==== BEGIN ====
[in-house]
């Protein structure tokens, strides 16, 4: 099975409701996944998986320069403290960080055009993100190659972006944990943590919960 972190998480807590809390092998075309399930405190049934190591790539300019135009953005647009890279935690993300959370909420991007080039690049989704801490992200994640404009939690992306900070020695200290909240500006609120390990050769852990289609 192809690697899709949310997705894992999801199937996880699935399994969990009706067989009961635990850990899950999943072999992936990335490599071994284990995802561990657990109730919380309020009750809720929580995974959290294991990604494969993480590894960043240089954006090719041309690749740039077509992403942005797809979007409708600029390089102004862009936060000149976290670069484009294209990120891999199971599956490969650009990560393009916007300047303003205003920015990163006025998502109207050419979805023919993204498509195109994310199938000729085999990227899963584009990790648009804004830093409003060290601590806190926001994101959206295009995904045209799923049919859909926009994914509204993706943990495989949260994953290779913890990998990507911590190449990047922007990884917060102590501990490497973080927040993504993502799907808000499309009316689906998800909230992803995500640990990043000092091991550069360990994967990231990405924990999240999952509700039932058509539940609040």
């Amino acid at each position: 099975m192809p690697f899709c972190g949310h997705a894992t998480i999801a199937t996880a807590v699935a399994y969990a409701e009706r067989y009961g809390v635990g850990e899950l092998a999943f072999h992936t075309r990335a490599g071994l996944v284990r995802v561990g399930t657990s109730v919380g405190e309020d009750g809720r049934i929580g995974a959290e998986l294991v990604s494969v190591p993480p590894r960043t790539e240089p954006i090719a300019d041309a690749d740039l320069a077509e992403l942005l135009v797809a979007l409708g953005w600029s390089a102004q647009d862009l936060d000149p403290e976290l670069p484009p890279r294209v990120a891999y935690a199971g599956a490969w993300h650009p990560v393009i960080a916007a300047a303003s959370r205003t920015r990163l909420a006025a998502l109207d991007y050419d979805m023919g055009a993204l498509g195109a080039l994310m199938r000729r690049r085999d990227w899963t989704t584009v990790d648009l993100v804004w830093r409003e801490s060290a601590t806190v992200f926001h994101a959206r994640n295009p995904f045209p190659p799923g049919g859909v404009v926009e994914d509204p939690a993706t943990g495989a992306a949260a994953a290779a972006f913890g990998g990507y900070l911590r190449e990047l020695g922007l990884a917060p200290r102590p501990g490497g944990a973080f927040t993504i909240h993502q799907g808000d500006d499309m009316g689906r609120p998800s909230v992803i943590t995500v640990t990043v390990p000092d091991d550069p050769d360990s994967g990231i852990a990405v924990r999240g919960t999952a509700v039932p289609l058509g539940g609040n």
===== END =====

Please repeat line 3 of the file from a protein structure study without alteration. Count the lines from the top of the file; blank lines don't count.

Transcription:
């Amino acid at each position: 099975m192809p690697f899709c972190g949310h997705a894992t998480i999801a199937t996880a807590v699935a399994y969990a409701e009706r067989y009961g809390v635990g850990e899950l092998a999943f072999h992936t075309r990335a490599g071994l996944v284990r995802v561990g399930t657990s109730v919380g405190e309020d009750g809720r049934i929580g995974a959290e998986l294991v990604s494969v190591p993480p590894r960043t790539e240089p954006i090719a300019d041309a690749d740039l320069a077509e992403l942005l135009v797809a979007l409708g953005w600029s390089a102004q647009d862009l936060d000149p403290e976290l670069p484009p890279r294209v990120a891999y935690a199971g599956a490969w993300h650009p990560v393009i960080a916007a300047a303003s959370r205003t920015r990163l909420a006025a998502l109207d991007y050419d979805m023919g055009a993204l498509g195109a080039l994310m199938r000729r690049r085999d990227w899963t989704t584009v990790d648009l993100v804004w830093r409003e801490s060290a601590t806190v992200f926001h994101a959206r994640n295009p995904f045209p190659p799923g049919g859909v404009v926009e994914d509204p939690a993706t943990g495989a992306a949260a994953a290779a972006f913890g990998g990507y900070l911590r190449e990047l020695g922007l990884a917060p200290r102590p501990g490497g944990a973080f927040t993504i909240h993502q799907g808000d500006d499309m009316g689906r609120p998800s909230v992803i943590t995500v640990t990043v390990p000092d091991d550069p050769d360990s994967g990231i852990a990405v924990r999240g919960t999952a509700v039932p289609l058509g539940g609040n």